When the cheesemakers at Landmark Creamery in Paoli pivoted from operating a retail shop to surviving through home delivery this spring, they didn’t want to leave local farmers behind.
Anna Thomas Bates, co-owner of Landmark, saw a mutually beneficial opportunity during the COVID-19 pandemic. The creamery’s online store now markets products from Wisconsin farmers who typically sold their goods to restaurants or at farmers markets, in addition to Landmark’s well-known cheeses.
Landmark Creamery had never offered delivery before March 17, Bates told the Press.
“In March, news was coming fast and changing every day,” Bates said. “We sell wholesale across the county and at least 50% is to restaurants, so we had to come up with a new way to sell our cheese. We knew farmers who only sell to markets and restaurants and don’t have CSAs wouldn’t have a place to sell their goods.”
Now, Landmark is averaging 140 deliveries a week across two delivery days – Wednesdays and Saturdays. Customers order and pay online, and Landmark provides contactless delivery to their front steps, usually dropping the orders into coolers the customers place outside. It also offers curbside pickup from its shop in Paoli on the same days.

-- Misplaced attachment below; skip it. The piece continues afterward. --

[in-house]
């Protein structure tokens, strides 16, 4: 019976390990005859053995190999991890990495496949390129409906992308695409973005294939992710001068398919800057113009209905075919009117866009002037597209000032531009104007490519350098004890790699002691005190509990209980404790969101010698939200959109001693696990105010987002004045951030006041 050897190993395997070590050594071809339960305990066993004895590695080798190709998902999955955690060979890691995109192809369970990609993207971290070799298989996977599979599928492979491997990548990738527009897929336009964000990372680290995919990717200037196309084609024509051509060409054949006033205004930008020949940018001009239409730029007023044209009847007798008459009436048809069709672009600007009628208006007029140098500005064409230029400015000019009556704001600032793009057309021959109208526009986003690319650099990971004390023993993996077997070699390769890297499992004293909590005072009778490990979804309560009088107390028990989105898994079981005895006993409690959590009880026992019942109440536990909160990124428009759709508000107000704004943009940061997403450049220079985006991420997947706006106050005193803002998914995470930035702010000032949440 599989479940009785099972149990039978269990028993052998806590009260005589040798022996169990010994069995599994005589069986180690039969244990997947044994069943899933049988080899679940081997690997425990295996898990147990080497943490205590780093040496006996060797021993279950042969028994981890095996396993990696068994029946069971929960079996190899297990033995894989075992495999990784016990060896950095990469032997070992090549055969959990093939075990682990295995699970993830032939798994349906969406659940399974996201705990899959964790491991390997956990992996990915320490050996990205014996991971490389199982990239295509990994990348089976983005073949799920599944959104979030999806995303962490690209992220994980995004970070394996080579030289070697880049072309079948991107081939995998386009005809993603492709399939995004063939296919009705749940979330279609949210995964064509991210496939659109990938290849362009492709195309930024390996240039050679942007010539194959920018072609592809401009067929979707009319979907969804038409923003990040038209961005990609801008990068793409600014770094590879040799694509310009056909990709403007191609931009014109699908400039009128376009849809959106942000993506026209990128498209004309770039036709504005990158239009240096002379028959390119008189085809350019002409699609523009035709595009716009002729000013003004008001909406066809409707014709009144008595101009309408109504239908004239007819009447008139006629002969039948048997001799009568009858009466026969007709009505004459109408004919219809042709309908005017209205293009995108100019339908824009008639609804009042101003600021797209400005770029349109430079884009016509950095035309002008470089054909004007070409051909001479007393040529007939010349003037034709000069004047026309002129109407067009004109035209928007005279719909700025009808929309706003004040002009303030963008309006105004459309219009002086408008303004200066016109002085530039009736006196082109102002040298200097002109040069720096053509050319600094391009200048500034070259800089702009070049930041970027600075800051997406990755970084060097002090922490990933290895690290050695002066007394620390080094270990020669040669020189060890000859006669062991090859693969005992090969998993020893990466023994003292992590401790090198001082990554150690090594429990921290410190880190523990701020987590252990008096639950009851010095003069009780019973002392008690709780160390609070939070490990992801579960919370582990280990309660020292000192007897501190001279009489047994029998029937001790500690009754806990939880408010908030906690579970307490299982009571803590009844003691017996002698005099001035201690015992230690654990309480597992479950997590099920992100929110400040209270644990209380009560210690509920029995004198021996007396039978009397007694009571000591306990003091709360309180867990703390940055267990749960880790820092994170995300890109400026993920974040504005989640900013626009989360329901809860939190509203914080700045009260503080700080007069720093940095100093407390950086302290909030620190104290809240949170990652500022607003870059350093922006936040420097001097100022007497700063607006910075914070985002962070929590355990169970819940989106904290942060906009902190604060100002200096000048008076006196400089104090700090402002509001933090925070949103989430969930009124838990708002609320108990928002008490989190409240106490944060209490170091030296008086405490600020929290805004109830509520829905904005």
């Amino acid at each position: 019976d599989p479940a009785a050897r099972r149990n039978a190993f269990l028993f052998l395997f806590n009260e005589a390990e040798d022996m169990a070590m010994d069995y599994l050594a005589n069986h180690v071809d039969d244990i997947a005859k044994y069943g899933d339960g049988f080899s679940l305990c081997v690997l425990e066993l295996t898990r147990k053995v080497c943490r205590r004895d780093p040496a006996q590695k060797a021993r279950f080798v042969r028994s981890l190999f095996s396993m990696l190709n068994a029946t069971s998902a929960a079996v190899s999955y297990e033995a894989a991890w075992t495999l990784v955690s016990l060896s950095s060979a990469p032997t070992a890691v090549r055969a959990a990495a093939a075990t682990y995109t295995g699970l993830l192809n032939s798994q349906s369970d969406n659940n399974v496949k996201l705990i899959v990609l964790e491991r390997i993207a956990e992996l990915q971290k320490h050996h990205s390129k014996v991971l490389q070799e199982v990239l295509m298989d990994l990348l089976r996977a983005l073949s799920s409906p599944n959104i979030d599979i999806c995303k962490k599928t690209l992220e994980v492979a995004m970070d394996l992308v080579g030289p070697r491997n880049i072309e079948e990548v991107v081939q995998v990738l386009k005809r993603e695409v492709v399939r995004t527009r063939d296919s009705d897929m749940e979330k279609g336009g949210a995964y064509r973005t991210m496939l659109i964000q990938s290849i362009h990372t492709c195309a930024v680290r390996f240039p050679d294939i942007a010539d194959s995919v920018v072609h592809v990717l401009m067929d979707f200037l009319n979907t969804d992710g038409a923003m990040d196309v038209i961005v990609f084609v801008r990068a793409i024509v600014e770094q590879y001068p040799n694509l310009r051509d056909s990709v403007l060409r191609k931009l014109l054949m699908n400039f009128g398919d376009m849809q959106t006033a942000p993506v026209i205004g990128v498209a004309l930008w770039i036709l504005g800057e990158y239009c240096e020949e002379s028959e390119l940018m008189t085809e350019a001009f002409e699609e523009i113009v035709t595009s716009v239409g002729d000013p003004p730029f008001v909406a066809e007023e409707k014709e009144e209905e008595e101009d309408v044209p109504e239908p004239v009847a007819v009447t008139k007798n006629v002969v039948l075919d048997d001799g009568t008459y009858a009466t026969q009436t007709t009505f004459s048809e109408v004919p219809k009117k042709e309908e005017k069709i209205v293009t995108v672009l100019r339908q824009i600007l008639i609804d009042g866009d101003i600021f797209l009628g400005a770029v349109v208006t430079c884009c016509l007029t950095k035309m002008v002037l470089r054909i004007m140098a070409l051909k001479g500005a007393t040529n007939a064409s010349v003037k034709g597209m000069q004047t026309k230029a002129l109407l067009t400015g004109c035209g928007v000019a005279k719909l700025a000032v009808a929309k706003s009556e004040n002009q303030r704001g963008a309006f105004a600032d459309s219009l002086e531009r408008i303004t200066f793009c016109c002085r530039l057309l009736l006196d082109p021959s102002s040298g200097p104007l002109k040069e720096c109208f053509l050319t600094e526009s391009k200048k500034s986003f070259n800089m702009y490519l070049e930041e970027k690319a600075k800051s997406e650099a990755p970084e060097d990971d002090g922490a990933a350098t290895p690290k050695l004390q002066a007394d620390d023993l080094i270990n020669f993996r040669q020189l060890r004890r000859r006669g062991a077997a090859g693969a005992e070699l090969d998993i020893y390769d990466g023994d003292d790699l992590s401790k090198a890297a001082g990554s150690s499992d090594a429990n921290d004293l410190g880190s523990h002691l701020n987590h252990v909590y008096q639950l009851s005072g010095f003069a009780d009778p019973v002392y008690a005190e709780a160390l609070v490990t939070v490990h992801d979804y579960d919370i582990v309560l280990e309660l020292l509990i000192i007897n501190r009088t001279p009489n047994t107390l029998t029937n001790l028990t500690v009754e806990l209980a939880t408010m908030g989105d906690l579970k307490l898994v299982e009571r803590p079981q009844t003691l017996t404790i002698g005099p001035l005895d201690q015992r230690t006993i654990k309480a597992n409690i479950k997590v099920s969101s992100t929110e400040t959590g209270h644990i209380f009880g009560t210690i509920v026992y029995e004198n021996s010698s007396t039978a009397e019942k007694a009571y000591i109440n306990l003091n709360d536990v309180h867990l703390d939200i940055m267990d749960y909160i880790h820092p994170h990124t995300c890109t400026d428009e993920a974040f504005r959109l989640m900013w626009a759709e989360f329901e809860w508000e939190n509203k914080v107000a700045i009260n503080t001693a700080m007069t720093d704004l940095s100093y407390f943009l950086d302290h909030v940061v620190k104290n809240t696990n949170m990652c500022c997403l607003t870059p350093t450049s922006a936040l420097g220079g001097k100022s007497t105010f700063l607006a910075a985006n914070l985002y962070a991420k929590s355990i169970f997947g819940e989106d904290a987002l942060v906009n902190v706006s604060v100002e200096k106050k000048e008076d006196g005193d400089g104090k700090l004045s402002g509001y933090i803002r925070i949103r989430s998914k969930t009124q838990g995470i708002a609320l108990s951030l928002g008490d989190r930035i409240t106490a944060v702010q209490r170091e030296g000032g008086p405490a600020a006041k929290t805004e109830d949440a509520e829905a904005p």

In addition to its own cheese, it is selling cheese, eggs, vegetables, fruits, coffee, nuts, maple syrup, jams, baked goods, spices and sauces from over a dozen Dane County farmers and cheese businesses.
Bates said Landmark is making only a small profit margin off the goods, as the company wants to help farmers earn what they’d make selling directly to consumers at markets.
Landmark is getting creative with its offerings to entice sales, offering meal kits such as a taco making kit and a pizza making kit, all with locally produced ingredients from its partners.
Despite some farmers’ markets resuming for the season and restaurants opening back up, Bates said the deliveries shouldn’t be affected.
“Everyone we’re working with is still committed,” she said. “We’re helping them pick up restaurant accounts. We haven’t seen a drop in deliveries during the first two weeks of markets. We will keep doing this as long as it makes sense for everybody.
For now, shipping and delivery will continue, but plans to re-open the retail shop are not in the works yet even as many retailers move towards resuming normal operations.
“Because we’re such a small business, we’re a little reluctant to open up, we don’t want to expose ourselves,” Bates said. “And I’m not sure we’d have enough traffic to open up.”